1) David and I celebrated six months of marriage this past Monday! We went out to a fancy restaurant for a nice meal (wine, appetizer, dessert and all!). Now that we’ve completed six months just the two of us, we are turning our attention to adding to our little family.
2) This week I’ve been thinking a lot about how errors can turn into huge blessings. Just a little example: a couple months ago, David accidentally paid for two months of my health insurance, instead of just one like we had discussed, since I would soon be eligible for Starbucks insurance. We ended up paying double for me that month, which was financially difficult. Then, in the middle of that second month I got my current job, where I wouldn’t be eligible for insurance for four months. If I had cancelled my husband’s insurance as planned, I would have been uninsured or had to pay much, much more for COBRA in the meantime. Instead, I could just continue on with his plan. What a blessing in disguise! When he paid for the extra month, we had no idea that I would have any job-changing opportunities in the future. The only thing that turned out poorly about this debacle was the fact that I gave David a hard time about paying for that extra month. If only I had known that he was actually doing us a huge favor. I need to learn to embrace my husband’s mistakes, whether they turn out better for us or not.
3) I love the show “What Would You Do?” because it restores my faith that people really do care about one another and are willing to step in to help. If you haven’t seen it, you should. The show sets up various scenarios with actors to see if bystanders will help. Almost always, someone steps in to do the right thing. It’s wonderful, especially since the news is filled with negative stories, including those where no one steps in to aid others in trouble. Really, how can you not try to help? I also love this show because it keeps me accountable. My husband and I discuss all the scenarios and what we would do in the situation - I mean what we really would do, not just what we would like to say we would do. Do you always step in to do the right thing, even if it is difficult, scary, or inconvenient?
4) David and I decided to start fasting every Friday for the unborn. I am such a wimp, I had such a hard time getting through the day while fasting (and our definition of fasting at this point consists of a very small morning snack, a decent lunch, and a small dinner - no frills or “treats” of any kind). I had to pray to the Holy Mother today for strength to make it through. But overall, I am very excited about doing this on a weekly basis. I don’t remember where or when I heard someone talking about fasting on Fridays for the unborn, but I did get the idea somewhere which gives me hope that maybe this is part of a larger movement. Wouldn’t it be amazing if all Catholics (who were healthy enough to fast) fasted on Fridays? It is an unbelievably powerful way to pray with our actions.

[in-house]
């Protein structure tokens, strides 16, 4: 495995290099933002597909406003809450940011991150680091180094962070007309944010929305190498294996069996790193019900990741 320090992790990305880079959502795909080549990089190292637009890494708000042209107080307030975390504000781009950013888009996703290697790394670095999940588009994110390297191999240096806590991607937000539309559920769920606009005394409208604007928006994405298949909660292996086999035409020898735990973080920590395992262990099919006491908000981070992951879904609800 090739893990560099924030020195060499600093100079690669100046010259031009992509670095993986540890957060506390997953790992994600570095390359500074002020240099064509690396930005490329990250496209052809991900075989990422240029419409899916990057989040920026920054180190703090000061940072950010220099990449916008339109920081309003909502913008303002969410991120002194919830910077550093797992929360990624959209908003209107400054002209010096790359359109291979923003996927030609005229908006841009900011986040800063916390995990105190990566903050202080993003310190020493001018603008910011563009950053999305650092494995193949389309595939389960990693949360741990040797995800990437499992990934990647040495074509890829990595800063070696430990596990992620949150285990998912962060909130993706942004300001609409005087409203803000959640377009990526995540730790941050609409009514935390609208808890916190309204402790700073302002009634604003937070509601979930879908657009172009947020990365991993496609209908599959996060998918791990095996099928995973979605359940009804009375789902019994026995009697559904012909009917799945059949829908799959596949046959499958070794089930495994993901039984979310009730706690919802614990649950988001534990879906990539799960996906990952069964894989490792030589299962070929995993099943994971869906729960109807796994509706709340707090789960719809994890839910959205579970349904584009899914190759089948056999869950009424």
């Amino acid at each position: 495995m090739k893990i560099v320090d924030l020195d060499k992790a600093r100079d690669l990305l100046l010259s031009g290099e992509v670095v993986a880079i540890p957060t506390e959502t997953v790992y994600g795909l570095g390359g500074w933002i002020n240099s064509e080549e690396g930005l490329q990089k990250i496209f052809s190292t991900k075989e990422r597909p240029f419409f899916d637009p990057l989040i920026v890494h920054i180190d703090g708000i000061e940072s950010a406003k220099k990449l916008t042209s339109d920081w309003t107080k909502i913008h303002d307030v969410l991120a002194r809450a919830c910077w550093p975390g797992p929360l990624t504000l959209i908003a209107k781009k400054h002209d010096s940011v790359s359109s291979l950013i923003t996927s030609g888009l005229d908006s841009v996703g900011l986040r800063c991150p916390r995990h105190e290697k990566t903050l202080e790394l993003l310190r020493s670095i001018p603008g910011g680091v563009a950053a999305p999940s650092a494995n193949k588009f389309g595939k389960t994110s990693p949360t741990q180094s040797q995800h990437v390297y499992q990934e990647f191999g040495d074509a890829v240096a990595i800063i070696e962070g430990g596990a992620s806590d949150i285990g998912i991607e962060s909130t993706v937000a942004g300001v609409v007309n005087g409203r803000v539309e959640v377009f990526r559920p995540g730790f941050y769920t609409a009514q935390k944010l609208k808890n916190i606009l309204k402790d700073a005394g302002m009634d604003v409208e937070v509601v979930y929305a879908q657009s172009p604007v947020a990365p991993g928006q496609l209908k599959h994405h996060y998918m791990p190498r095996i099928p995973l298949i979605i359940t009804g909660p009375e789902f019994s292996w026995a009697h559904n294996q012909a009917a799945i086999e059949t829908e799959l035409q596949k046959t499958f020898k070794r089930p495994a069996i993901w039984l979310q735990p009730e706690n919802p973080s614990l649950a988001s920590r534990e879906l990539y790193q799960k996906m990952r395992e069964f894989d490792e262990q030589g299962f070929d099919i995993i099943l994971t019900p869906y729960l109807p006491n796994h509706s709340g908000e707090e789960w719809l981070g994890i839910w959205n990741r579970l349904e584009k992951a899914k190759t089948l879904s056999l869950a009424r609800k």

5) I have been making a lot of new, homemade meals from scratch. Both David and I have noticed a difference in how we feel - great! I am secretly very surprised that I have become a passable cook. How did that happen? Just six months ago, when David and I married, I knew how to make about three good meals from scratch and a handful of decent meals out of a box.
6) I really wish that I had just one (devout) Catholic friend that I could talk to regularly. It would be nice to have someone that I can discuss the day to day with who has the same viewpoint as me. I feel like I see the world completely opposite of the way that non-Christians do. (I previously mentioned how my best friend is not Catholic in my post, Opposites Attract.) Obviously I have David, but there are certain issues that can only be discussed with a girlfriend. I know he would listen, because he loves me, but David would not enjoy (or participate in) the kinds of conversations I would have with another woman. In fact, when I talk to my mom or best friend on the phone, he instantly disappears from the room. Coincidence? I think not.
7) When we went back to Colorado to visit family, my grandfather (Papa) became Catholic in an impromptu ceremony in the dining room of a rectory. It was beautiful. It was just so beautiful. The priest arranged for a dispensation for him to be baptized, receive first communion, and by confirmed in less than a week in order to have it when the family was there. The generosity of the priest, especially with his time, to meet with my Papa and arrange it all has been truly inspiring. Papa asked David and I to be his Godparents. What an incredible honor! I have never seen someone more filled with love and thanksgiving for the Lord. He said it was one of the happiest days of his life and that he felt a huge weight was lifted from his shoulders. Last Sunday was the first time he was able to go to Mass since becoming a Catholic (because his immune system was too weak from chemotherapy to be in crowds of people). My mother picked him and my grandma up and took them to church. She called me later just gushing about how excited Papa was to be able to fully participate in the Mass - it reminds me that I too should show excitement at being a participant of the Mass.
As always, don’t forget to visit Conversion Diary to see more “7 Quick Takes Friday” posts.